Mary Logan

The Banditti of the Prairie

Mary Logan will discuss one of the local members of the Banditti of the Prairie, Ed Bonney and his connection to the Hodge Brother.

Lach MacKay

Born of Goodly Parents:  The Children of Joseph and Emma Smith

Explore the lives of Joseph and Emma Smith's eleven children, five of whom grew to adulthood in Nauvoo.  The town's religious diversity following the Mormon exodus was reflected in the family with some of the siblings becoming Reorganized Latter Day Saints (now Community of Christ), one living out their life as a devout Catholic, and one choosing none of the above.

Durrell Nelson

Heritage Cookies

We will discuss cookies found in Nauvoo in the middle to later part of the last century.  The history of leavening agents will be explained.  Especially described will be the elaborate picture cookies of Germany called springerle.  Several local families either have the molds used in the baking of these cookies or remember having known their family to have owned such molds.  There are plans to have some samples.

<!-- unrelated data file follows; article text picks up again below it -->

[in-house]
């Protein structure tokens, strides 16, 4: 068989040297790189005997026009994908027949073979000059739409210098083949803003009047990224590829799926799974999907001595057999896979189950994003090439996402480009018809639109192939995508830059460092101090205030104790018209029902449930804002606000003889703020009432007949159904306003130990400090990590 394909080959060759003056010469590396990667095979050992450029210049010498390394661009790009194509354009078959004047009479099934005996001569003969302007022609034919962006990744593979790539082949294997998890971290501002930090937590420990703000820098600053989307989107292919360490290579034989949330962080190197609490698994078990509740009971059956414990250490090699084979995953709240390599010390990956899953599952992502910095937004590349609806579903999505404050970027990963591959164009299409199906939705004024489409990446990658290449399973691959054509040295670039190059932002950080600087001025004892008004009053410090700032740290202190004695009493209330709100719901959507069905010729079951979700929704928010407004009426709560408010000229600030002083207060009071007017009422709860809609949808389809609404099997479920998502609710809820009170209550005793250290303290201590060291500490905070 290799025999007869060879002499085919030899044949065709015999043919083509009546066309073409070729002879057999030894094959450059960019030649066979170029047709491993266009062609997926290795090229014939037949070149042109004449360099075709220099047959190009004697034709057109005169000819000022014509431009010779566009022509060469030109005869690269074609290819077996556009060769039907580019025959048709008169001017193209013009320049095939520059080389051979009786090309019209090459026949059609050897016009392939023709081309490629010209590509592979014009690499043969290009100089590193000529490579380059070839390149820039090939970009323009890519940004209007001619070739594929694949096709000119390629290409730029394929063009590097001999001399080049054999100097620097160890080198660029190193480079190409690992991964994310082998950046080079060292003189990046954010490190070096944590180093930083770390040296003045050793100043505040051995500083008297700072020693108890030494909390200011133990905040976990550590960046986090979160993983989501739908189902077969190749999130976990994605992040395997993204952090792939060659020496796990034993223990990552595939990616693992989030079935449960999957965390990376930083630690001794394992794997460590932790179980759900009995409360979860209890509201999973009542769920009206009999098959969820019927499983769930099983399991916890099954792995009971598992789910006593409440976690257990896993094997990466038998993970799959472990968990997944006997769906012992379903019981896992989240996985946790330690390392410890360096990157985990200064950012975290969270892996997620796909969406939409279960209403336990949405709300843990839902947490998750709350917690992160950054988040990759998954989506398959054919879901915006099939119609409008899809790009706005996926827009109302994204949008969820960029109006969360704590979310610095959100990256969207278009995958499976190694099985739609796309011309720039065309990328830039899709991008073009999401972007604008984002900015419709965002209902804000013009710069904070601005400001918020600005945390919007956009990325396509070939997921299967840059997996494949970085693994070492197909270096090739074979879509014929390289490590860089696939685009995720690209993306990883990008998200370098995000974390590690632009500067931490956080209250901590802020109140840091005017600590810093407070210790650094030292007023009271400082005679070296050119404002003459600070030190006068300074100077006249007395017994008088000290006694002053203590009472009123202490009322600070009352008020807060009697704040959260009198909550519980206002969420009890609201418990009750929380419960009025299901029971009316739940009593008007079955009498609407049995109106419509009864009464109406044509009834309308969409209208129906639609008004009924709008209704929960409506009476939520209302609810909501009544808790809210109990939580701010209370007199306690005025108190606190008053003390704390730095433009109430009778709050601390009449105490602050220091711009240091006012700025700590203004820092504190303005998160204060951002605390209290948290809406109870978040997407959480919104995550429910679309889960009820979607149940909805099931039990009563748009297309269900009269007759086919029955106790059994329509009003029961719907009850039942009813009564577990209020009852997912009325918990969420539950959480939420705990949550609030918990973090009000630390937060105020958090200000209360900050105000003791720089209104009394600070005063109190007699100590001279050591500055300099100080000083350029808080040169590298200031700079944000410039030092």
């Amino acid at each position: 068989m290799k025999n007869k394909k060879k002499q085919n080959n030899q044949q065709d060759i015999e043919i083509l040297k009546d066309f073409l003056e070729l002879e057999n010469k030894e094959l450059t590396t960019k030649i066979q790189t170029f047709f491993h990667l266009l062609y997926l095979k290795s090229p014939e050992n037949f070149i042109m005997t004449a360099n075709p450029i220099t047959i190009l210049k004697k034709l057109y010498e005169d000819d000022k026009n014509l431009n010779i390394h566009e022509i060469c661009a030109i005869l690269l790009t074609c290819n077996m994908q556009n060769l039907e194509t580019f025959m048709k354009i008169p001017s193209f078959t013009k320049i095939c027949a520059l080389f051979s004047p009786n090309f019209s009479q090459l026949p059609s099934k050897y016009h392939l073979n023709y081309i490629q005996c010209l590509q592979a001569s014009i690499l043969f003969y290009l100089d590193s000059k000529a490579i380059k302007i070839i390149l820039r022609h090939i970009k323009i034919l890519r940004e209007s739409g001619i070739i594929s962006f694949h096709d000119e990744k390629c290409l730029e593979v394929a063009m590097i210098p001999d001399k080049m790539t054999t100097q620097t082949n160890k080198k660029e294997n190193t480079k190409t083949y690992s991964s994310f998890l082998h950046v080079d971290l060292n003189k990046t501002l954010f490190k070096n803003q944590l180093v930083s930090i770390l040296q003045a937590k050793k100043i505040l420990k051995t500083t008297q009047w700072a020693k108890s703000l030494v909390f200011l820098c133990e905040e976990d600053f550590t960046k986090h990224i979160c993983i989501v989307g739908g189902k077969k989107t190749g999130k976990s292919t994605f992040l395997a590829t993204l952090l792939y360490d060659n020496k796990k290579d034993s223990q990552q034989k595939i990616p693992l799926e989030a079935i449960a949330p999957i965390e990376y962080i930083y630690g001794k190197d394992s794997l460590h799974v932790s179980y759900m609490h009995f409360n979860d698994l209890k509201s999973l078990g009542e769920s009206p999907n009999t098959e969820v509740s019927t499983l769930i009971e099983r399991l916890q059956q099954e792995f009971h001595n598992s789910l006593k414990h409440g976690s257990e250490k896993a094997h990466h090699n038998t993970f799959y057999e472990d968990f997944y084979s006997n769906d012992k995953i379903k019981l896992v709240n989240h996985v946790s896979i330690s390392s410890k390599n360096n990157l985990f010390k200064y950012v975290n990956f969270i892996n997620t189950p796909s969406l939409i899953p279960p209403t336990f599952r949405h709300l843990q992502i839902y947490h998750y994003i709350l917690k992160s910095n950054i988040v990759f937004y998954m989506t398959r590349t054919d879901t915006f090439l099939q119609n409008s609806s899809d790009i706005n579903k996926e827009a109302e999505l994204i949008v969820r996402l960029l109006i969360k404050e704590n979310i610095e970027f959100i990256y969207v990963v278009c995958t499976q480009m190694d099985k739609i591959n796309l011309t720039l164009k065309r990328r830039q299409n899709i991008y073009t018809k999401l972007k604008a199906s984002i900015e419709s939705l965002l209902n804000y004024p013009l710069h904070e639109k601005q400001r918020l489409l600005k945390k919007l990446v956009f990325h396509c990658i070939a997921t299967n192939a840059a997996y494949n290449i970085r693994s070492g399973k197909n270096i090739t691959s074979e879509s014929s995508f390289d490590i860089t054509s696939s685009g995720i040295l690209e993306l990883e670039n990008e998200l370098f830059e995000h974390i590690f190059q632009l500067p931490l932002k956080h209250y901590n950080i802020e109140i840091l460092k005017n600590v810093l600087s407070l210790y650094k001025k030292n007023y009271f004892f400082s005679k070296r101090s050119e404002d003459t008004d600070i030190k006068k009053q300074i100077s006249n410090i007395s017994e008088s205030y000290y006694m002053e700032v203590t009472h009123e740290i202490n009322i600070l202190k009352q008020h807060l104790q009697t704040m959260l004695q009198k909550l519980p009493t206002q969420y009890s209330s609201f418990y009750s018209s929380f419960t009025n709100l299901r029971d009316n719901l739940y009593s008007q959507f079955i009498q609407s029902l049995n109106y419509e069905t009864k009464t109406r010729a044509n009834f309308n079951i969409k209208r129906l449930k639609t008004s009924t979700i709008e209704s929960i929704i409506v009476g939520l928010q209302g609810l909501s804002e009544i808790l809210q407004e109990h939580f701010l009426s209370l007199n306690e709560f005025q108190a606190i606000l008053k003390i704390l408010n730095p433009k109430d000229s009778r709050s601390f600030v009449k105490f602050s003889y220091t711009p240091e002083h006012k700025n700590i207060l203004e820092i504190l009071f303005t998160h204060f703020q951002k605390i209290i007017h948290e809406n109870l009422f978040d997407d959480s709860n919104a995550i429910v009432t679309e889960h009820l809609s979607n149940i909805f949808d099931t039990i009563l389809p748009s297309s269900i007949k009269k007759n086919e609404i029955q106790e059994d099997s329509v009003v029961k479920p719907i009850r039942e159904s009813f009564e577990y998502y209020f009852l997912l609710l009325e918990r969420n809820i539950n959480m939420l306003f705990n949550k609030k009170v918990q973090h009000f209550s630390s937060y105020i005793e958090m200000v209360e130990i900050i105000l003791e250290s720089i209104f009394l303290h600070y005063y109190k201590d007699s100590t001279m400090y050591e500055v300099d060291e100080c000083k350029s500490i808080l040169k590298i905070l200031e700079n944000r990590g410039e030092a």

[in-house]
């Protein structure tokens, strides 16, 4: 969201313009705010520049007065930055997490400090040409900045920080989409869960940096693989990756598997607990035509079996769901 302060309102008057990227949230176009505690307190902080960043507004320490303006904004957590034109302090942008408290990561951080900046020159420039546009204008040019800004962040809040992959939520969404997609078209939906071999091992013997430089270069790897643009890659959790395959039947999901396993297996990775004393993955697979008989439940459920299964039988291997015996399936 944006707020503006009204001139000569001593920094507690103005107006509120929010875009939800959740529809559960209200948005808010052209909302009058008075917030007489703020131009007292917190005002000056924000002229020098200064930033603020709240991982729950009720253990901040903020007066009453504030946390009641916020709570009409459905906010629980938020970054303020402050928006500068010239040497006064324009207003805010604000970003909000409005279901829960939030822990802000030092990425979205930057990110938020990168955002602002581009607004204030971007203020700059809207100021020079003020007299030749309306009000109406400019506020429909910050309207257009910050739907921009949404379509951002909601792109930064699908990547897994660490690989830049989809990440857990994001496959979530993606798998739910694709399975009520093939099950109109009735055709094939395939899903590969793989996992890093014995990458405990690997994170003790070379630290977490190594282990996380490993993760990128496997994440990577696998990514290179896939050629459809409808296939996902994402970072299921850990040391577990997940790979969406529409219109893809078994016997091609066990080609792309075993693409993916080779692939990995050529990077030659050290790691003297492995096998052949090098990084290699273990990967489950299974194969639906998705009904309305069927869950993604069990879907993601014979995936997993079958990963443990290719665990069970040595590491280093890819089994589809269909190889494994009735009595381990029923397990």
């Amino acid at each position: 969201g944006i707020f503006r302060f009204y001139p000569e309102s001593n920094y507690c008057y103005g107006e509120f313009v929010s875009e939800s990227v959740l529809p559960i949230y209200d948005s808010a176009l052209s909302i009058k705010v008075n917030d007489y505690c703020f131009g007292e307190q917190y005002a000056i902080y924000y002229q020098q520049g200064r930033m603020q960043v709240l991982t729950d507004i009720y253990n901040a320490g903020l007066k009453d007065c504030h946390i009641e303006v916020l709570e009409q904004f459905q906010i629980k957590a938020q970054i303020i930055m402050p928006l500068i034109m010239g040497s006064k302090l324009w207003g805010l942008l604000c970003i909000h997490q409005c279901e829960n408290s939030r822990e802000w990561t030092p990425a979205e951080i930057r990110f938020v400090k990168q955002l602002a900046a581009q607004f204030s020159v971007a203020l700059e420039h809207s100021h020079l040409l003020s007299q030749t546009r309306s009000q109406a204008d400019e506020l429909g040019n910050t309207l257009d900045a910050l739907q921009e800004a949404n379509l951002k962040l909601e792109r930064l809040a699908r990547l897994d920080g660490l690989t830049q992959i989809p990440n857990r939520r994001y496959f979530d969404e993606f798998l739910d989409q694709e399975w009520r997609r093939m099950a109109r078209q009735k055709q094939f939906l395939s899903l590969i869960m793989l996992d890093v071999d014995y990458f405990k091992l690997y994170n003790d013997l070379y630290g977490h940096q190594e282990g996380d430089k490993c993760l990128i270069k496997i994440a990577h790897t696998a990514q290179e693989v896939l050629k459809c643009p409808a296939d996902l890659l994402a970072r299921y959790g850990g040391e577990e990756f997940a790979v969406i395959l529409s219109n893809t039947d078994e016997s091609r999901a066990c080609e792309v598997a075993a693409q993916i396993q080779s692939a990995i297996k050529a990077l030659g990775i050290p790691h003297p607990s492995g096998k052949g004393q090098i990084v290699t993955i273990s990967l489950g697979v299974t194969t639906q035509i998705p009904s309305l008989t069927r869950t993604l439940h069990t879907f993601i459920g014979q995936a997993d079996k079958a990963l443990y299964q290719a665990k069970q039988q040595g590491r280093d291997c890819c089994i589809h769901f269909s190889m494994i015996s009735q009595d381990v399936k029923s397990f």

Ugo Perego

How German are You?  DNA and Family History

Many people are fortunate enough to know something about their family history and ethnic background. In addition to contributing to personal identity and sense of belonging, this information often shapes our cultural background. However, some individuals may be adopted or have scarce genealogical information available. Even in cases where we think we know where our ancestry come from, we might have little unknown and untold treasures that could be discovered in our recent and ancient past through the analysis of genetic data. DNA is a true record of who we are and where we can from. In today's world, we know enough about it to determine relationships with unknown distant relatives and to add a few brushes of color to our geographic background and cultural richness. With this presentation, I will go over the use of DNA for family history and, more specifically, about the genetic past of one of Nauvoo's residents.

Chuck Pietscher